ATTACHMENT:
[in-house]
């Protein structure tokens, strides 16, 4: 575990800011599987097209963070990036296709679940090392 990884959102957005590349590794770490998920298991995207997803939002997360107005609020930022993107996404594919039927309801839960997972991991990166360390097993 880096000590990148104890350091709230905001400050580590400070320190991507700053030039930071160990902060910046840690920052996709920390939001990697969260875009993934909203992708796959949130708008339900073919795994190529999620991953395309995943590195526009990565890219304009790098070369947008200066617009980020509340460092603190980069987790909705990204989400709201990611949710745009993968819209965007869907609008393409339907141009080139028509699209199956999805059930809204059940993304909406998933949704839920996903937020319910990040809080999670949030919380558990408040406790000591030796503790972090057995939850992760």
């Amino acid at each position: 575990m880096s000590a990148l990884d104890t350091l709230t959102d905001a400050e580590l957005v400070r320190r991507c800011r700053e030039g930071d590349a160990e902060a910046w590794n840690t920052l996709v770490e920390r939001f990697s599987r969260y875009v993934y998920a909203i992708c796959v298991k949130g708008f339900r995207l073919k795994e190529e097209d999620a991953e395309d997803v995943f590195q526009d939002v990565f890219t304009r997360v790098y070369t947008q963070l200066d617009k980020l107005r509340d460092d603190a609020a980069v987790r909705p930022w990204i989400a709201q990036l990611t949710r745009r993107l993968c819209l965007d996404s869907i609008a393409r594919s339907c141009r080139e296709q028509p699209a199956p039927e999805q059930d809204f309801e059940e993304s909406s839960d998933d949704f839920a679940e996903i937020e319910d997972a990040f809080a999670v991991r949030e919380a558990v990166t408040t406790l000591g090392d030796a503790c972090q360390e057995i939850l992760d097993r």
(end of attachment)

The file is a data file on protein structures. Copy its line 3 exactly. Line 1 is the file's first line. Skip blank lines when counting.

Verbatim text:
């Amino acid at each position: 575990m880096s000590a990148l990884d104890t350091l709230t959102d905001a400050e580590l957005v400070r320190r991507c800011r700053e030039g930071d590349a160990e902060a910046w590794n840690t920052l996709v770490e920390r939001f990697s599987r969260y875009v993934y998920a909203i992708c796959v298991k949130g708008f339900r995207l073919k795994e190529e097209d999620a991953e395309d997803v995943f590195q526009d939002v990565f890219t304009r997360v790098y070369t947008q963070l200066d617009k980020l107005r509340d460092d603190a609020a980069v987790r909705p930022w990204i989400a709201q990036l990611t949710r745009r993107l993968c819209l965007d996404s869907i609008a393409r594919s339907c141009r080139e296709q028509p699209a199956p039927e999805q059930d809204f309801e059940e993304s909406s839960d998933d949704f839920a679940e996903i937020e319910d997972a990040f809080a999670v991991r949030e919380a558990v990166t408040t406790l000591g090392d030796a503790c972090q360390e057995i939850l992760d097993r």